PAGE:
Enrolling at the School You Want


Advice to help you get into the college you want:

n Pay attention to deadlines and dates.

n Keep in mind that even though they may not be required for high school graduation, most colleges require at least three, and often prefer four, years of studies in math, English, science, and social studies. In addition to this, most colleges require at least two years of the same foreign language.

n Your grades are important but the difficulty of your coursework can also be a significant factor in a college’s decision to admit you. In general, most colleges prefer students with average grades in tougher courses than students who opt for an easy A.

n You should also note that most high schools grade Advanced Placement courses on a 5-point scale rather than the 4-point scale used for other classes, essentially giving students a bonus point for tackling the extra difficulty. For example, a B in an AP course is worth as much as an A in a non-AP course.

n College admission officers pay close attention to your grade point average, class rank, college credit, AP courses and scores on standard­ized tests.

n Participation in extracurricular activities is also a good idea in high school. Activities that require time and effort outside the class­room (such as speech and debate, band, communications and drama) indicate a willingness to cooperate with others and put forth the effort needed to succeed.

n Computer science courses or courses that require students to use computers in research and project preparation can also help aid your future college performance.

n Plan a career. Choosing a career and a corresponding major will help you decide which col­leges are right for you.

n Take the necessary tests. Most colleges in the United States require that students submit scores from standardized tests as part of their application packages. The most commonly accepted tests are the ACT Assessment, SAT Reasoning and SAT Subject Tests. For infor­mation about which you should take, talk to your high school coun­selor or to the admissions office(s) at the college(s) to which you will apply.

The ACT Assessment consists of four multiple-choice tests: English, reading, mathematics and science reasoning. It is offered several times a year at locations across the country — usually at high schools and colleges.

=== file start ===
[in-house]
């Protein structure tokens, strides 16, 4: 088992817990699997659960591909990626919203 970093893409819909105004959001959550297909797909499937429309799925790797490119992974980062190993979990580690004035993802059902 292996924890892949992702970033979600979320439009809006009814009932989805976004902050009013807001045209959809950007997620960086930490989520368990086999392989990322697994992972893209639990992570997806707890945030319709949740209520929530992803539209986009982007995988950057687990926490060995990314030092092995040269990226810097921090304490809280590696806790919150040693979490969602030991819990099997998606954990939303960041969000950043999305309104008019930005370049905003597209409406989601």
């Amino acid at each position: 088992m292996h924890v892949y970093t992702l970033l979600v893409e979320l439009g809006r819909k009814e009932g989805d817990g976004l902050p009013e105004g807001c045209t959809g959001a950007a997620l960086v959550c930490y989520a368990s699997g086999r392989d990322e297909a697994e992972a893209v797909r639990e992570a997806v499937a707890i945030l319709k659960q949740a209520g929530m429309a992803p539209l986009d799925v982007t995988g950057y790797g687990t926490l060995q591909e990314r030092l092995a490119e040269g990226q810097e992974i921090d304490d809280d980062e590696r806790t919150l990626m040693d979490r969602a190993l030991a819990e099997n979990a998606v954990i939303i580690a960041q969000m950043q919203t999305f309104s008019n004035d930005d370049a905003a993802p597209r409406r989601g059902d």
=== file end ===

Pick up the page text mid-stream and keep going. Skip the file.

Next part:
For detailed information about the ACT, including information about preparing to take the test, what to take with you on test day and understanding your scores, visit www.act.org.

SAT Reasoning (formerly SAT I) is a three-hour test that measures a student’s ability rather than knowl­edge. It contains three sections: writing, critical reading and math. Most of the questions are multiple-choice.

SAT Subject Tests (formerly SAT II) measure knowledge in specific subjects within five general catego­ries: English, mathematics, history, science and languages. The spe­cific subjects range from English literature to biology to Modern Hebrew. SAT Subject Tests are pri­marily multiple-choice, and each lasts one hour.

Both the SAT Reasoning and SAT Subject Tests are offered several times a year at locations across the country. For detailed information about these tests, including infor­mation about preparing to take the test, what to take with you on test day and understanding your scores, visit www.collegeboard.org.

The Preliminary SAT/National Merit Scholarship Qualifying Test, commonly known as the PSAT, is usually taken in the student’s junior year. It’s good practice for the SAT tests, and it serves as a qualifying exam for the National Merit Scholarship Corporation’s scholarship programs. The PSAT measures skills in verbal reason­ing, critical reading, mathematics problem solving and writing.

The two- to three-hour Advanced Placement (AP) Program exams are usually taken after the student completes an AP course in the relevant subject. (Speak to your high school counselor about tak­ing AP classes.) A good grade on an AP exam can qualify the student for college credit and/or “advanced placement” in that sub­ject in college. For example, if a student scores well on the AP English Literature exam, he or she might not have to take the college’s required freshman-level English course. Most AP tests are at least partly made up of essay questions; some include multiple-choice questions. The tests are offered each spring; each test is offered once, with a makeup day a few weeks later.

The College-Level Examination Program (CLEP) offers students the opportunity to gain college credit by taking an exam. Usually, a stu­dent takes the tests at the college where he or she is already enrolled. Not all colleges offer credit based on CLEP tests, and different col­leges offer different amounts of credit for the same test, so do your research before committing to an exam. Your best source of informa­tion is your college.

n Discover your payment options. You should look into scholarships, student loans and other financial aid options before you apply to a particular college or university. Since there is so much financial aid available, however, and since colleges are generally willing to work with you to put together a favorable financial aid package, money shouldn’t be a primary con­cern when considering a college.

n Apply online. If you currently are a high school senior, then you should complete the FAFSA after Jan. 1 of your senior year



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